Chuck Close was an American artist working in portrait painting and photography known for his massive-scale photorealist and/or hyperrealist portraits of himself and others, which hang in collections internationally.
K. Schippers was a Dutch poet (“Ja”), prose writer and art critic (Eb, 1992).
There are so many reasons to praise Schippers but I shall give only one. The magazine Barbarber (1958–71) which he co-founded and edited, introduced the nobrow sensibility to The Netherlands.
Nobrow means the appreciation and mixing of high and low culture, exemplified in the case of Barbarber on the high culture side by Duchamp, Satie, Schwitters and Carroll and at the low culture side by Krazy Kat, Laurel and Hardy, The Killing, Kiss Me Deadly at the low end.
The word barbarber is a portmanteau of barbaar (barbarian) and rabarber (rhubarb).
Nanci Griffith was an American singer-songwriter working in country, folk, and what she termed “folkabilly.”
She is known for such songs as the anti-war song “From a Distance” (1982) and the anti-racism anthem “It’s a Hard Life Wherever You Go” (1989). That is her socially engaged side, which, as a matter of principle almost, does not interest me very much.
There is another side, the slice-of-life side, represented by her song “Love at the Five and Dime” (1986). This side interests me more, also because the “five and dime” of the title reminds me of Come Back to the 5 & Dime, Jimmy Dean, Jimmy Dean (1982) by Robert Altman.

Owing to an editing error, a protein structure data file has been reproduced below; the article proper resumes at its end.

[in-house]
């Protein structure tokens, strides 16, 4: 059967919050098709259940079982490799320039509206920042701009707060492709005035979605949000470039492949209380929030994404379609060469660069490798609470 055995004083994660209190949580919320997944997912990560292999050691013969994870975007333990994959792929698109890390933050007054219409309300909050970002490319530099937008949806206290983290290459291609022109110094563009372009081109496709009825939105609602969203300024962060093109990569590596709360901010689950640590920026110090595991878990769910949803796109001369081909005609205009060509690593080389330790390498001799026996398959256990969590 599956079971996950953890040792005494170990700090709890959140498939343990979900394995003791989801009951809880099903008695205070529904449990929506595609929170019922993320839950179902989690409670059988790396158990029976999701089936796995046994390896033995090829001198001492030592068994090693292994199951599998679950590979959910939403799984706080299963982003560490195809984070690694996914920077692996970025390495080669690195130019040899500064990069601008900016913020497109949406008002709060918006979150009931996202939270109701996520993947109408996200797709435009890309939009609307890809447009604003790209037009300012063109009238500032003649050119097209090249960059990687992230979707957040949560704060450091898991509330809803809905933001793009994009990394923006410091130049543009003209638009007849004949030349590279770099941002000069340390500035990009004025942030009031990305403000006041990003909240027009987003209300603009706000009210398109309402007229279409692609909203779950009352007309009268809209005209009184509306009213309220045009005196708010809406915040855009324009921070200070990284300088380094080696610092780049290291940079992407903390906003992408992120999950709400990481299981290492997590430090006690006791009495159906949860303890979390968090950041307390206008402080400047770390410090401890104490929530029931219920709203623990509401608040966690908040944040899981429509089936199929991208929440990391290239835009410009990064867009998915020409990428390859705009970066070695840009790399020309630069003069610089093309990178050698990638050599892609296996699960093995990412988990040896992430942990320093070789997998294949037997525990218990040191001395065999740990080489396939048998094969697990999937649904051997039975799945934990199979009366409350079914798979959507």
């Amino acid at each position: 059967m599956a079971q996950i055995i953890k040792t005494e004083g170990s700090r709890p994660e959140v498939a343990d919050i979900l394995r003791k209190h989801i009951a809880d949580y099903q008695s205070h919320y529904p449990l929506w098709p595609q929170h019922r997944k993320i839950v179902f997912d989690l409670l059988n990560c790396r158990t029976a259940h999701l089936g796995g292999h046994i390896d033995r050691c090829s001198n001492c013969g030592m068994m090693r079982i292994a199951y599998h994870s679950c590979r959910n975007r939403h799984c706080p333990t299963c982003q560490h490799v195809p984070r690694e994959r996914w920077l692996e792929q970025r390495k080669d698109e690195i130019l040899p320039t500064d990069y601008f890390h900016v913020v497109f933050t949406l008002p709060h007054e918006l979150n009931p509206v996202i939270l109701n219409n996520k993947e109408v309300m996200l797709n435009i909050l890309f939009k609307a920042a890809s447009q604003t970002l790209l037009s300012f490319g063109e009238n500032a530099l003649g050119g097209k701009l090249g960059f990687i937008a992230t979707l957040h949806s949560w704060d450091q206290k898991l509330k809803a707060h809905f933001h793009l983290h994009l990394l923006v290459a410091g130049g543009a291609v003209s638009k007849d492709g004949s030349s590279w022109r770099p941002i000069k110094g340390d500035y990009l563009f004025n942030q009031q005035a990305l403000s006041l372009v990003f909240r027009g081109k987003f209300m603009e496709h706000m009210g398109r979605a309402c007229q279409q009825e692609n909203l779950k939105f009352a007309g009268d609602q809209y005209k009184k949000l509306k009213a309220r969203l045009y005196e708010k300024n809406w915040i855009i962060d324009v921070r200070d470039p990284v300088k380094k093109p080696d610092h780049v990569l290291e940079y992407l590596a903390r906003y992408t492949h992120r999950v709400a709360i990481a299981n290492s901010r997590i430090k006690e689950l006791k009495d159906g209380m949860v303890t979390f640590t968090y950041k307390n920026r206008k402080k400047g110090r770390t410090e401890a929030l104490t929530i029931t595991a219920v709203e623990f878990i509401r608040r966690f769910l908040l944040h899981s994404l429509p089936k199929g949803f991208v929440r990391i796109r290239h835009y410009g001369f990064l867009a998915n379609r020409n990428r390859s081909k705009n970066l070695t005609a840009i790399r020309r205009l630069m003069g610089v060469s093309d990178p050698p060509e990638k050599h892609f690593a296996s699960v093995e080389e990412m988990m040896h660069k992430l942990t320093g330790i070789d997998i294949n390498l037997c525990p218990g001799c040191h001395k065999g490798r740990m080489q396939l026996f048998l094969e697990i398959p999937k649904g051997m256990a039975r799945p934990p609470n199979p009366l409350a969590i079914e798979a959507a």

Gianfranco D’Angelo was an Italian actor and comedian. In Italy known for television variety and comedy shows; outside of Italy for commedia sexy all’italiana such as Biancaneve & Co. (1982) and B-movies such as Mondo candido (1975) in the late 1970s and early 1980s.
Mondo candido (1975) is an interesting product.
It is an Italian film in the acclaimed mondo genre directed by Gualtiero Jacopetti and Franco Prosperi. The film is a liberal adaptation of Voltaire’s 1759 novel Candide.
It was partly shot on location at Château de Pierrefonds.
Researching Mondo candido, I find out that there is actually a book on shockumentaries: Sweet & Savage(2006) by Mark Goodall.
From that book on Mondo candido:
“He skips off back to the castle and we are back where we started on his metaphysical journey, older if not wiser. Although considered a failure, artistically and conceptually, Mondo Candido still enjoys a strange allure. There are still glimpses of the Jacopetti and Prosperi spirit in this unforgettable overblown, Technicolor indulgence.”
Check out the bibliography of Sweet & Savage. I’ve taken the liberty to put on my pages.
Françoise Arnoul was a French actress known for her parts in French Cancan, The Devil and the Ten Commandments and Forbidden Fruit; and not so much for her part in Post Coitum, Animal Triste (1997). However, I show you the trailer of that film, because of its title, which I have been able to trace into the 16th century, in the work of Jean Benedict in La somme des péchés et le remède d’iceux (1595).